STATE OF MINNESOTA
IN COURT OF APPEALS
Byrdie K. Reierson,
City of Hibbing,
Mitchell John Brunfelt, John M. Colosimo,
Colosimo, Patchin, Aronson & Kearney, 301 Chestnut Street, Virginia, MN
55792 (for relator)
Patricia Ytzen Beety, League of
Minnesota Cities, 145 University Avenue West, St. Paul, MN 55103-2044 (for
Considered and decided by Toussaint, Chief Judge, Crippen, Judge and Hanson, Judge.
An at-will employee can be terminated for any reason, and is not entitled to due process.
TOUSSAINT, Chief Judge
Relator Byrdie Reierson seeks review of the Hibbing City Council’s decision to terminate her employment. Relator contends that (1) the decision to terminate her employment was unfair and lacked due process because the city improperly relied on hearsay and other vague comments to support its decision; (2) there was insufficient evidence in the record to support its decision; (3) she was not given the documents that she was entitled to under the Data Practices Act; and (4) the city council did not make written findings. We affirm.
In October 1993, the City of Hibbing (the “city”) hired relator Byrdie Reierson as an administrative assistant. Relator signed an employment contract, which provided that she was an at-will employee, and as such, could be terminated “at any time, for any reason.” The contract also provided that the city would conduct an annual review of relator’s performance; until the year 2000, this review was not conducted. This contract was renewed in 1996 and 1997. In 1998, relator signed a new contract, where her position was changed to “confidential administrative executive secretary.” This contract also provided that relator could be terminated “at any time, for any reason.”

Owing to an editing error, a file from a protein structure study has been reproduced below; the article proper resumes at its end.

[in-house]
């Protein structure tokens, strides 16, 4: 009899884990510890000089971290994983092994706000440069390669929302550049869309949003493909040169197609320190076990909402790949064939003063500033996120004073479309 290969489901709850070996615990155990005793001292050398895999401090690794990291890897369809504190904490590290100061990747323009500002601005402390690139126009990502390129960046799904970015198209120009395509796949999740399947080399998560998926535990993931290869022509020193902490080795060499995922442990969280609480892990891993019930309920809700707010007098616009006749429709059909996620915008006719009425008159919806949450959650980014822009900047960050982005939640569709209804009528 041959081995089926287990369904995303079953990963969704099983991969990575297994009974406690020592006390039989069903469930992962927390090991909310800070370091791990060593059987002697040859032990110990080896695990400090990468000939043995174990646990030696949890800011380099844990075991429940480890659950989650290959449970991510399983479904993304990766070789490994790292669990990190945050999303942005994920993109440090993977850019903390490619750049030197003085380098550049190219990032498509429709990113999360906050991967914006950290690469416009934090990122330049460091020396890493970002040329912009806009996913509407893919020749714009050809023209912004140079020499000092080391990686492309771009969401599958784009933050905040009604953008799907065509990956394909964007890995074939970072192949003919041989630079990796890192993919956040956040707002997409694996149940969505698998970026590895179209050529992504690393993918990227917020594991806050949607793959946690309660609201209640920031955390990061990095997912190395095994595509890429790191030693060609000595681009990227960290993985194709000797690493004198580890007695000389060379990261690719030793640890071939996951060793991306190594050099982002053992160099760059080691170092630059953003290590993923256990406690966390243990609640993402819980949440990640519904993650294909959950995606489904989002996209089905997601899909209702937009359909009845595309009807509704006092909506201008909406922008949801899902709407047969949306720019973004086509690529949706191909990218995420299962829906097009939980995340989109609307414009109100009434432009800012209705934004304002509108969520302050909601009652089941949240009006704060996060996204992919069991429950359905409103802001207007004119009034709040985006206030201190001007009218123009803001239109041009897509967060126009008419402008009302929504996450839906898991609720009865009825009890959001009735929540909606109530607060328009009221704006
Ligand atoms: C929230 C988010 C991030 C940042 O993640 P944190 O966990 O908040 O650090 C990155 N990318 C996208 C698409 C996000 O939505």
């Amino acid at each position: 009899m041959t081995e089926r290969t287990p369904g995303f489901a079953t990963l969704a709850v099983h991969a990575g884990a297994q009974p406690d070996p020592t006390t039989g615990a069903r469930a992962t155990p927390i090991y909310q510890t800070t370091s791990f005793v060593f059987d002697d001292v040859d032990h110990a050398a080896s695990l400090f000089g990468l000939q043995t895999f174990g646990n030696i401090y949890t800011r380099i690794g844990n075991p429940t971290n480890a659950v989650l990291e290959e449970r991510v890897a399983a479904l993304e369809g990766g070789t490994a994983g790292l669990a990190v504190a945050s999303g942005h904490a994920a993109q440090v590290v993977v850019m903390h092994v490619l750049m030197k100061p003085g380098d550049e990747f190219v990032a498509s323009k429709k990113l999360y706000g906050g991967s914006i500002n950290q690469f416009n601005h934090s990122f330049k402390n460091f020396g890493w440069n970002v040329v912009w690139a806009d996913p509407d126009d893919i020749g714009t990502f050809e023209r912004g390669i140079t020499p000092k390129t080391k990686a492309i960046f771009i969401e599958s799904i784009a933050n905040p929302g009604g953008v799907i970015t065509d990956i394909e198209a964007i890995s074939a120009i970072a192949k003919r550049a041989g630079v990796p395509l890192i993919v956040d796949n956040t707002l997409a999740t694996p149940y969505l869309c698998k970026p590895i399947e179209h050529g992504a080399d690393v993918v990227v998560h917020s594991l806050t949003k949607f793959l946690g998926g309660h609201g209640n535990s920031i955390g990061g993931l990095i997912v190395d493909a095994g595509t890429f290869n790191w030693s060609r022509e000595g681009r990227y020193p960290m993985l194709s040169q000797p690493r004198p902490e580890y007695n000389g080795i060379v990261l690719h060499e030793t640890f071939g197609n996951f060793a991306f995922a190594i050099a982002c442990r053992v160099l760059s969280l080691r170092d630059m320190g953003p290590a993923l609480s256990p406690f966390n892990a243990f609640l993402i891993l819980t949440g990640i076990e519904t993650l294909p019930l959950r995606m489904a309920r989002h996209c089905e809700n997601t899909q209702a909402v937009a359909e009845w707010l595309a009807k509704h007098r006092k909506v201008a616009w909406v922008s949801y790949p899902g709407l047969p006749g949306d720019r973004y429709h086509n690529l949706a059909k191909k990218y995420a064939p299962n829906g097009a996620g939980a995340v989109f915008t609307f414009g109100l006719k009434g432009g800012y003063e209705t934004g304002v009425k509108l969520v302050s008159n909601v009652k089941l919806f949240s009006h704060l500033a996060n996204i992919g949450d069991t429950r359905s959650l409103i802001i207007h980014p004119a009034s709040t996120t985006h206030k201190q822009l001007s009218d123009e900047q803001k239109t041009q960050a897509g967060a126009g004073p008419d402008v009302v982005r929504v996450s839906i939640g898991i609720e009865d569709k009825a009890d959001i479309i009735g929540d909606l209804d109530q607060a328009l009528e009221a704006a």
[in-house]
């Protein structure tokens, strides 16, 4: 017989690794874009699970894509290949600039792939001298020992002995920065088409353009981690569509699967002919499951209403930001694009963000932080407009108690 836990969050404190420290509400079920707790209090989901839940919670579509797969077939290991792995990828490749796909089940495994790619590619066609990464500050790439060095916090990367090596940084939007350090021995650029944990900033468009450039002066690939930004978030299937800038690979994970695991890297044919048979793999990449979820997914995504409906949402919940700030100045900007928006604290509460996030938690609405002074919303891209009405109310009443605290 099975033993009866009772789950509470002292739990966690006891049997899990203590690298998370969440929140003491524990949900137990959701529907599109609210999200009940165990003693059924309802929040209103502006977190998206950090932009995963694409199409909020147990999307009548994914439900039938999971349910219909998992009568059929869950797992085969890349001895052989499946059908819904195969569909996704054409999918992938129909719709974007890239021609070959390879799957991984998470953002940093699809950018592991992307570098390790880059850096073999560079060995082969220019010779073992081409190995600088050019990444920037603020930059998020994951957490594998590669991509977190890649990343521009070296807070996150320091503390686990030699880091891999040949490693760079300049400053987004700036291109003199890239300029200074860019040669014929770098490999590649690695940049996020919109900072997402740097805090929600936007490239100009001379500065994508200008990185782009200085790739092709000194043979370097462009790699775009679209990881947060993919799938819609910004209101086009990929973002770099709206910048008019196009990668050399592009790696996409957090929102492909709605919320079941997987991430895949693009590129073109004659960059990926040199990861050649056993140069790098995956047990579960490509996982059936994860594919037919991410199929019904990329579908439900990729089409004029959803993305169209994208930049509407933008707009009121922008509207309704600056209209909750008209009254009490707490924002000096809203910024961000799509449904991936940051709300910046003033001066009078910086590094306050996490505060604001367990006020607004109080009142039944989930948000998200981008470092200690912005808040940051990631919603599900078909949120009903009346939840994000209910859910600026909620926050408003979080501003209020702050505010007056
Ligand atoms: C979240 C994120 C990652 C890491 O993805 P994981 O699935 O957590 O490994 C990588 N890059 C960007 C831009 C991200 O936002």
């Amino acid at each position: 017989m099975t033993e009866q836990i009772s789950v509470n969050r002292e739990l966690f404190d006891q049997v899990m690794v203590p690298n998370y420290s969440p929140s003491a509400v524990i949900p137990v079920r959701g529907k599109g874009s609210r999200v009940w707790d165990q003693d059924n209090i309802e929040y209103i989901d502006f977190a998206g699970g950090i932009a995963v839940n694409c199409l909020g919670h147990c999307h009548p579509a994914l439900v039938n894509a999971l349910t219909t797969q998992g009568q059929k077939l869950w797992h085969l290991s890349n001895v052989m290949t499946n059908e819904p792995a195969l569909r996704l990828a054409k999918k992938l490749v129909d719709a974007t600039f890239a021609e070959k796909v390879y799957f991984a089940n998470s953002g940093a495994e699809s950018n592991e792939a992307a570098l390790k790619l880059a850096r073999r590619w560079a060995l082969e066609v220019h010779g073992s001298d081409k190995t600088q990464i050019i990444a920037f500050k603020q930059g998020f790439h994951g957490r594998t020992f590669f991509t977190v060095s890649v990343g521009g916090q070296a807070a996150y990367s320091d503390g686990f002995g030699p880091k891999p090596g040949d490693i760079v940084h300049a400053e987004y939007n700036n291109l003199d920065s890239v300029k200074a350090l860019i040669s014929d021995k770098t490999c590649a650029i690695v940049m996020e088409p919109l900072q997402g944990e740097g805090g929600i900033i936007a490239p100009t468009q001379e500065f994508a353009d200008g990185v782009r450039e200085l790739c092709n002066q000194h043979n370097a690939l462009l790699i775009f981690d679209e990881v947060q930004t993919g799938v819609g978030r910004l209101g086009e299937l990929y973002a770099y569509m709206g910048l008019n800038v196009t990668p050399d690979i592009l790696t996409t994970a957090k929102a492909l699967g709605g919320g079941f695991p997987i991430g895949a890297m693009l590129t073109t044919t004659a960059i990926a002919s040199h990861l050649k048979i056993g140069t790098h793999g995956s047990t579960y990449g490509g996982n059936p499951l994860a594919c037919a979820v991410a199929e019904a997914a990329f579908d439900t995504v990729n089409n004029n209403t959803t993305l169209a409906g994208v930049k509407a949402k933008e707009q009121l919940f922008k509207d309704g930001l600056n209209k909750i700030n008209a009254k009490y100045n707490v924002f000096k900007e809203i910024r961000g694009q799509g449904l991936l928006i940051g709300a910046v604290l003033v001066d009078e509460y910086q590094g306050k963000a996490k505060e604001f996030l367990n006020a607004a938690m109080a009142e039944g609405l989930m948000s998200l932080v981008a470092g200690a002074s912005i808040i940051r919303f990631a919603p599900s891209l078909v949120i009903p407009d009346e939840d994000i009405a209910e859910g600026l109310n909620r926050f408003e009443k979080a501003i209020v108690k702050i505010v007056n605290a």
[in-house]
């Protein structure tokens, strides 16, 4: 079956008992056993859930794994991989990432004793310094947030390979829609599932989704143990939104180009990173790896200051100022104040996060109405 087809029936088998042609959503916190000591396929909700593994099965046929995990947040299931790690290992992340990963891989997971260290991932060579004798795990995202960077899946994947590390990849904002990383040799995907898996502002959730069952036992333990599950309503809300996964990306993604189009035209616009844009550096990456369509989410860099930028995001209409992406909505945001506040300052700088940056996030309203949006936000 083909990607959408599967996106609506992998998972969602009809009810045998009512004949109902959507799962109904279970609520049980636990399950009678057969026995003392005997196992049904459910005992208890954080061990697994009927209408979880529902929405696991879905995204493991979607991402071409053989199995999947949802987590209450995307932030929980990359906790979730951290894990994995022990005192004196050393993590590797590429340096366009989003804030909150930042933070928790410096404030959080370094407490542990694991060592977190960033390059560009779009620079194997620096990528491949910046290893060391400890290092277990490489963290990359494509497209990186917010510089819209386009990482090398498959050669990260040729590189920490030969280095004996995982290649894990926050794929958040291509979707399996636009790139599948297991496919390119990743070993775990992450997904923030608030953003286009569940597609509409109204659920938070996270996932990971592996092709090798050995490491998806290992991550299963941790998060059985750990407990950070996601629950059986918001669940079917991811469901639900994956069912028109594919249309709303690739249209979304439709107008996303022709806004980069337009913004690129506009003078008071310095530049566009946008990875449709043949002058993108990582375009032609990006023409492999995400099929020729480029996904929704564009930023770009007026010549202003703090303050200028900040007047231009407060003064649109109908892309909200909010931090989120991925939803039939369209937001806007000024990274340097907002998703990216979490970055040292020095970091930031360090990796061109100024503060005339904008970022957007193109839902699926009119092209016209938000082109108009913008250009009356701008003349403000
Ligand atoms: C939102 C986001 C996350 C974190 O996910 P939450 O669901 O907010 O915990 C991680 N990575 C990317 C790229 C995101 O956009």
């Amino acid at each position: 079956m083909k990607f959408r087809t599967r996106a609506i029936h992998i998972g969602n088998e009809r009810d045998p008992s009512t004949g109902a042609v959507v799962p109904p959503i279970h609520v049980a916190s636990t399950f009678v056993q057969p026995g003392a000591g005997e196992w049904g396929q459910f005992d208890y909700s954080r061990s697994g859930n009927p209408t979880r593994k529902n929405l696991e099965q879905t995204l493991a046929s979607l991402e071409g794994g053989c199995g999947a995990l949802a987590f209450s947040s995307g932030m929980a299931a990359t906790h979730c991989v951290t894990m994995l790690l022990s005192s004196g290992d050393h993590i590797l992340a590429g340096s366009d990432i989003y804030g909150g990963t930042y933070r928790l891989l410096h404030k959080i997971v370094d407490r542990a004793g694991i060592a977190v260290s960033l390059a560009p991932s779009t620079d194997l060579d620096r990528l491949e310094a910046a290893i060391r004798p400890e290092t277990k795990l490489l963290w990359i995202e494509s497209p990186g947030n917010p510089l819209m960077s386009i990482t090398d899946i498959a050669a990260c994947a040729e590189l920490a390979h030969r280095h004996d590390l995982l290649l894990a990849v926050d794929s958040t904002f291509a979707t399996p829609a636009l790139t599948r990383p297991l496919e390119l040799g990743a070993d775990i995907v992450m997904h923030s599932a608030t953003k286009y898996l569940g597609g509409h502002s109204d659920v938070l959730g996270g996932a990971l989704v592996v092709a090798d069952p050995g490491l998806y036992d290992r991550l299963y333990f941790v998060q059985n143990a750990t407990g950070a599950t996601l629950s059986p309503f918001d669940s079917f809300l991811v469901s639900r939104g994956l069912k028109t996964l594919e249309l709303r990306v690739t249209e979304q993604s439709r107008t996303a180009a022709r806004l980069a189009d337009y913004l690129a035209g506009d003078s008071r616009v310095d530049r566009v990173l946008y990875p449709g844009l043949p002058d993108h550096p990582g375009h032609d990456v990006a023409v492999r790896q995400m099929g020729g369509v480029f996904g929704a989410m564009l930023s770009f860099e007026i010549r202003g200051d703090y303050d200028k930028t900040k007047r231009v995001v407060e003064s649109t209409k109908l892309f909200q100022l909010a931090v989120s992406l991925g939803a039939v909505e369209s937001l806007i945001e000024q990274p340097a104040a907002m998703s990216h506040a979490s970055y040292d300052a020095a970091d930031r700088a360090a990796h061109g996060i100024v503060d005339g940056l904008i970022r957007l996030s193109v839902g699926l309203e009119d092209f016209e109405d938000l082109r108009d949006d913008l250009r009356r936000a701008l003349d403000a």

In July 1999, John Tourville became the new city administrator and relator’s direct supervisor. From July 1999 through August 2000, Tourville evaluated relator’s performance. According to Tourville, he was disappointed in relator’s performance, and he warned her about her productivity; Tourville did not document this warning. Tourville also claims that the interim administrator warned relator about doing personal work on city time, but this warning was not documented either. In fact, relator’s personnel record does not show that the quality of her work or her work ethic was poor. Also, relator’s personnel record fails to show that she was reprimanded for her poor performance or that co-workers complained of her work.
In August 2000, Tourville prepared relator’s annual performance evaluation. Relator’s overall rating in the performance evaluation was “needs improvement.” The evaluation indicated that relator (1) completed agendas and minutes at the last minute, and that the June minutes were not completed in time to go out with the July agenda; (2) neglected the personnel files many were missing and most were inadequately maintained; (3) did not deliver phone messages on time and sometimes failed to deliver them altogether; (4) failed to complete assignments that she was ordered to do, such as reviewing existing files and updating the city code changes on the city’s web page; and (5) had difficulty supporting some of the other departments and staff due to her adversarial attitude.
Tourville further indicated that
[relator] has to be more accountable for her actions. She has not told the truth on several occasions to cover for her lack of follow through on various tasks. Knowing that she is capable of being less than truthful about her actions makes it extremely difficult to confide in her as a Confidential Administrative Executive Secretary regarding proprietary issues for the City of Hibbing and HEDA.